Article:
BUSINESS: The ALABAMA Senate endorses SB 294, which would increase the maximum size of beer sold by Heart of Dixie retailers from 16 ounces to 25.4 ounces. The bill is now in the House (BIRMINGHAM NEWS, STATE NET). • The UTAH House and Senate approve SB 41, which would bar minors from using indoor tanning beds without parental consent. It is now on its way to Gov. Gary Herbert (R) for review (STATE NET, DESERET NEWS [SALT LAKE CITY]). • The WEST VIRGINIA Senate approves SB 73, which would also, among several things, bar minors from using indoor tanning beds. The measure would also require tanning salons to warn customers of the dangers of overexposure to ultraviolet light. It is now in the House (STATE NET, CHARLESTON GAZETTE). • Still in WEST VIRGINIA, the Senate approves SB 406, which would bar dog breeders from owning more than 50 dogs at a time. The measure would also require owners of more than 11 unsterilized dogs to obtain a permit, establish minimum treatment standards for care of the dogs and make breeding facilities subject to inspection. The bill, which would exempt registered racing greyhounds, show dogs and herding dogs, is now in the House (CHARLESTON GAZETTE, STATE NET). • CALIFORNIA Attorney General Kamala Harris (D) reaches an agreement with the nation's largest mobile computing providers that requires those companies to conspicuously post their privacy policies. The companies are Amazon, Apple, Google, Hewlett-Packard, Microsoft and Research In Motion, which comprise the majority of the mobile applications market (USA TODAY, CALIFORNIA ATTORNEY GENERAL'S OFFICE). • The COLORADO House approves HB 1115, which would allow businesses and unions to comment on the fiscal impact of proposed bills on their organizations before those measures are heard. It is now in the Senate (STATE NET, DENVER BUSINESS JOURNAL). • The IOWA House and Senate give final approval to HF 589, which would make it a crime to obtain access to an agricultural facility under false pretenses or to lie on a job application to obtain that access. It moves to Gov. Terry Branstad (R) for review (DES MOINES REGISTER). • The OREGON House approves SB 1548, which would make it illegal for employers to bar the unemployed from applying for open positions. It moves to Gov. John Kitzhaber (D) for review (GAZETTE-TIMES [CORVALLIS]). • The ARIZONA Senate approves SB 1336, a bill that would bar companies in product liability suits from being assessed punitive damages if the product complied with state or federal regulations. It is now in the House (EAST VALLEY TRIBUNE [MESA]).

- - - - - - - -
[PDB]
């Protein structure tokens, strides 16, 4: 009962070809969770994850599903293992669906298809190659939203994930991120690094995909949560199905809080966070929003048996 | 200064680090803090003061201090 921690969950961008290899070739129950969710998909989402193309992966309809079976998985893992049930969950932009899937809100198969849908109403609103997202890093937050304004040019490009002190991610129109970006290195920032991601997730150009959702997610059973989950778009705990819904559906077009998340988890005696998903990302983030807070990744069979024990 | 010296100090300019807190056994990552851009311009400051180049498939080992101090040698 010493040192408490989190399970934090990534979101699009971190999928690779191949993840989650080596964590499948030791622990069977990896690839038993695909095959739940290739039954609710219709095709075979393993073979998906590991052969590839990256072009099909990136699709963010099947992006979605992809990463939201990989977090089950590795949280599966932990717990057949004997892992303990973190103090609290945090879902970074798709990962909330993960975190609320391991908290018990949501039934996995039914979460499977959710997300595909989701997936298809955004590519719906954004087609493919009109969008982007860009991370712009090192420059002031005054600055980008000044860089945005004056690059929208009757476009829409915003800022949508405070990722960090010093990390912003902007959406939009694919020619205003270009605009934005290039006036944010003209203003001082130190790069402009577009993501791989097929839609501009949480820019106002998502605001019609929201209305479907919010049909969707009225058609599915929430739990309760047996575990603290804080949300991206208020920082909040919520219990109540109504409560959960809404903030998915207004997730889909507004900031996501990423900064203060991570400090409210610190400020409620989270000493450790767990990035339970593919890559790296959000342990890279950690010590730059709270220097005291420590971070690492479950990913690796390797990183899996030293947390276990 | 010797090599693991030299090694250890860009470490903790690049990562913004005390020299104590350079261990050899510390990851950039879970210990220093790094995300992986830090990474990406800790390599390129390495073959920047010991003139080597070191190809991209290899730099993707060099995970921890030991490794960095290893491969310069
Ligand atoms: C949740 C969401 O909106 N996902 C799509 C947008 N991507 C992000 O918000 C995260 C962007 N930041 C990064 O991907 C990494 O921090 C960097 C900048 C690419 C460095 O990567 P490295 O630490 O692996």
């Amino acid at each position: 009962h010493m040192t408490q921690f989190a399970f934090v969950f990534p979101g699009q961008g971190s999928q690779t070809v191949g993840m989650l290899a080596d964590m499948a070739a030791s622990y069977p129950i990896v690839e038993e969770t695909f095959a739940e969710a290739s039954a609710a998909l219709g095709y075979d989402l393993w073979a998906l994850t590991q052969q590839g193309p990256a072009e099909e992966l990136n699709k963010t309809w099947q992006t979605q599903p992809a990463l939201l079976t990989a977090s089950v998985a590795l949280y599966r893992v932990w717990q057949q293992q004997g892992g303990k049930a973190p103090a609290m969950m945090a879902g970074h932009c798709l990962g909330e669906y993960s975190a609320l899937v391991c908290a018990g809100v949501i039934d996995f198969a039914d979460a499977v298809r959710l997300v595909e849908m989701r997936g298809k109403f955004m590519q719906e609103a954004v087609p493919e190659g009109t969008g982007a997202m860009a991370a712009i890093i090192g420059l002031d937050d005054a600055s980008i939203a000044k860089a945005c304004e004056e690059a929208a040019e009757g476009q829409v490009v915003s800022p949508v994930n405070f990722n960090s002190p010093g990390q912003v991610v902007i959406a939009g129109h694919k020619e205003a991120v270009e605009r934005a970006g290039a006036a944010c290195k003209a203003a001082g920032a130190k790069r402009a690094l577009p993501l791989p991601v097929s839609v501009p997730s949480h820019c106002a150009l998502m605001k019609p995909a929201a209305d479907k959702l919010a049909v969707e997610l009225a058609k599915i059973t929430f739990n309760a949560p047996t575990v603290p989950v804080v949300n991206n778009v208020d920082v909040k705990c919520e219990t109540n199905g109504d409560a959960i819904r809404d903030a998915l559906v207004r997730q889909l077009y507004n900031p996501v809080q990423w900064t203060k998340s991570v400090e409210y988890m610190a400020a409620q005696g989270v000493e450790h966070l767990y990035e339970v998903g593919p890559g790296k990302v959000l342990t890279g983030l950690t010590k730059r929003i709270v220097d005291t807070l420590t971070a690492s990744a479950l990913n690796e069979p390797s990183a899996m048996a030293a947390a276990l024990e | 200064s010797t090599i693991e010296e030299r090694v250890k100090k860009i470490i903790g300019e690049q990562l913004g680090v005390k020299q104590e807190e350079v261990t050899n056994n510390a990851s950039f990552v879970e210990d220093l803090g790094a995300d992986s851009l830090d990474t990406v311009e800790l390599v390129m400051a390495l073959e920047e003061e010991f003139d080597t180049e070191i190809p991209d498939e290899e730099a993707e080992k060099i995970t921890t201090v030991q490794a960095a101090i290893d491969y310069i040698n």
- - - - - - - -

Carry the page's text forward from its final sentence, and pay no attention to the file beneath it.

CRIME & PUNISHMENT: The WEST VIRGINIA House passes HB 4053, which would make it a felony to force or coerce people into forced labor or sex. Violators would face up to 10 years in prison. It has moved to the Senate (CHARLESTON GAZETTE, STATE NET). • SOUTH DAKOTA Gov. Dennis Daugaard (R) signs HB 1021, which adds clemency hearings to actions in which crime victims may provide written input (STATE NET). • Still in SOUTH DAKOTA, Gov. Daugaard signs SB 23, which makes it a felony to possess or sell synthetic drugs that mimic the effects of marijuana, cocaine and heroin. The chemicals are often sold as "incense" or "bath salts." The law goes into effect immediately (STATE NET). • The NEVADA Pharmacy Board adds six more kinds of synthetic marijuana to its list of banned substances. The Silver State barred the sale of so-called incense products (NV 5238 2011) last year (RENO GAZETTE-JOURNAL). • The MINNESOTA House approves HB 1467, legislation that would broaden the Gopher State's so-called "Castle Doctrine" law that allows residents to use deadly force to repel intruders from their home. Under the proposed law, residents could use deadly force anywhere they have a legal right to be. It has moved to Gov. Mark Dayton (D) for review (BRAINERD DISPATCH, STATE NET). • The IOWA House approves HF 2215, which would allow Hawkeye State residents to use deadly force if they reasonably believe it is necessary to avoid the risk of injury or death. The measure has moved to the Senate (STATE NET, DES MOINES REGISTER).